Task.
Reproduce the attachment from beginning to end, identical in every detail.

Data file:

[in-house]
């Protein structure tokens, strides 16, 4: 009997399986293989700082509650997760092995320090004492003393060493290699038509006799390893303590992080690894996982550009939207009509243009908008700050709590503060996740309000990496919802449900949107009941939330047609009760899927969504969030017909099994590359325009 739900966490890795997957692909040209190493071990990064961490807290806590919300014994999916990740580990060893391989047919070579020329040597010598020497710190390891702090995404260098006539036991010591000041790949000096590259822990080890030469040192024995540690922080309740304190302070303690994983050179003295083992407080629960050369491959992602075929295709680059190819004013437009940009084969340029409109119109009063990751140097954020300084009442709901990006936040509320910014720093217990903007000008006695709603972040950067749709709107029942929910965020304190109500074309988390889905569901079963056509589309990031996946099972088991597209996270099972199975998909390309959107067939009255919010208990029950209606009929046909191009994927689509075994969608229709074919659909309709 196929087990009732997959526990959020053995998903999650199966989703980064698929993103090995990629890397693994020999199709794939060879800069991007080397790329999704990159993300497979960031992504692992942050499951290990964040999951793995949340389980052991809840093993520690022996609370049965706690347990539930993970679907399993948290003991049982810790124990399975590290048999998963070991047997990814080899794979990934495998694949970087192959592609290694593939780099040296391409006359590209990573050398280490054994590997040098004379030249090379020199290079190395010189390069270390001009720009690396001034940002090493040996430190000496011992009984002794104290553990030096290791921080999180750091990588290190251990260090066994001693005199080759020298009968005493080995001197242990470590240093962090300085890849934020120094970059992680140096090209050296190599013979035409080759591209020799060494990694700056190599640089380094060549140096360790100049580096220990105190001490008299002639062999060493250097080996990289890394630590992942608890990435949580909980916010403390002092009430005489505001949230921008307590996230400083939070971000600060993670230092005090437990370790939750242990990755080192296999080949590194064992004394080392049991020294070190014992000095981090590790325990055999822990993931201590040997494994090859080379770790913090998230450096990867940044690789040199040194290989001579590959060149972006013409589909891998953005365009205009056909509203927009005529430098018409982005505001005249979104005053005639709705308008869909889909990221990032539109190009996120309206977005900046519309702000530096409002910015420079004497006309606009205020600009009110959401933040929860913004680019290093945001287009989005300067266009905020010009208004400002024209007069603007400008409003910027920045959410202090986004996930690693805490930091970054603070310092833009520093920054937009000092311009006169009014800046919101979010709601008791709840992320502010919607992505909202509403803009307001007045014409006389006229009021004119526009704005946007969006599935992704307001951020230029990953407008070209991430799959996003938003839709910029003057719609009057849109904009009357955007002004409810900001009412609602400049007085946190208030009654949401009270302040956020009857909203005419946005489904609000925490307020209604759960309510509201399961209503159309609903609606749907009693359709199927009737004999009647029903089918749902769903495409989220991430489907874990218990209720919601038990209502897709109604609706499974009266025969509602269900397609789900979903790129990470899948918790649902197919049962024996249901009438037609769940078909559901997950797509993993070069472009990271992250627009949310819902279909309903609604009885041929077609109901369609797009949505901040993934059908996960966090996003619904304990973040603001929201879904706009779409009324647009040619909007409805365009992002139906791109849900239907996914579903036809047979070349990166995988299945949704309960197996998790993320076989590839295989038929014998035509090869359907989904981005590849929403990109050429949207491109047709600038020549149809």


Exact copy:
[in-house]
């Protein structure tokens, strides 16, 4: 009997399986293989700082509650997760092995320090004492003393060493290699038509006799390893303590992080690894996982550009939207009509243009908008700050709590503060996740309000990496919802449900949107009941939330047609009760899927969504969030017909099994590359325009 739900966490890795997957692909040209190493071990990064961490807290806590919300014994999916990740580990060893391989047919070579020329040597010598020497710190390891702090995404260098006539036991010591000041790949000096590259822990080890030469040192024995540690922080309740304190302070303690994983050179003295083992407080629960050369491959992602075929295709680059190819004013437009940009084969340029409109119109009063990751140097954020300084009442709901990006936040509320910014720093217990903007000008006695709603972040950067749709709107029942929910965020304190109500074309988390889905569901079963056509589309990031996946099972088991597209996270099972199975998909390309959107067939009255919010208990029950209606009929046909191009994927689509075994969608229709074919659909309709 196929087990009732997959526990959020053995998903999650199966989703980064698929993103090995990629890397693994020999199709794939060879800069991007080397790329999704990159993300497979960031992504692992942050499951290990964040999951793995949340389980052991809840093993520690022996609370049965706690347990539930993970679907399993948290003991049982810790124990399975590290048999998963070991047997990814080899794979990934495998694949970087192959592609290694593939780099040296391409006359590209990573050398280490054994590997040098004379030249090379020199290079190395010189390069270390001009720009690396001034940002090493040996430190000496011992009984002794104290553990030096290791921080999180750091990588290190251990260090066994001693005199080759020298009968005493080995001197242990470590240093962090300085890849934020120094970059992680140096090209050296190599013979035409080759591209020799060494990694700056190599640089380094060549140096360790100049580096220990105190001490008299002639062999060493250097080996990289890394630590992942608890990435949580909980916010403390002092009430005489505001949230921008307590996230400083939070971000600060993670230092005090437990370790939750242990990755080192296999080949590194064992004394080392049991020294070190014992000095981090590790325990055999822990993931201590040997494994090859080379770790913090998230450096990867940044690789040199040194290989001579590959060149972006013409589909891998953005365009205009056909509203927009005529430098018409982005505001005249979104005053005639709705308008869909889909990221990032539109190009996120309206977005900046519309702000530096409002910015420079004497006309606009205020600009009110959401933040929860913004680019290093945001287009989005300067266009905020010009208004400002024209007069603007400008409003910027920045959410202090986004996930690693805490930091970054603070310092833009520093920054937009000092311009006169009014800046919101979010709601008791709840992320502010919607992505909202509403803009307001007045014409006389006229009021004119526009704005946007969006599935992704307001951020230029990953407008070209991430799959996003938003839709910029003057719609009057849109904009009357955007002004409810900001009412609602400049007085946190208030009654949401009270302040956020009857909203005419946005489904609000925490307020209604759960309510509201399961209503159309609903609606749907009693359709199927009737004999009647029903089918749902769903495409989220991430489907874990218990209720919601038990209502897709109604609706499974009266025969509602269900397609789900979903790129990470899948918790649902197919049962024996249901009438037609769940078909559901997950797509993993070069472009990271992250627009949310819902279909309903609604009885041929077609109901369609797009949505901040993934059908996960966090996003619904304990973040603001929201879904706009779409009324647009040619909007409805365009992002139906791109849900239907996914579903036809047979070349990166995988299945949704309960197996998790993320076989590839295989038929014998035509090869359907989904981005590849929403990109050429949207491109047709600038020549149809």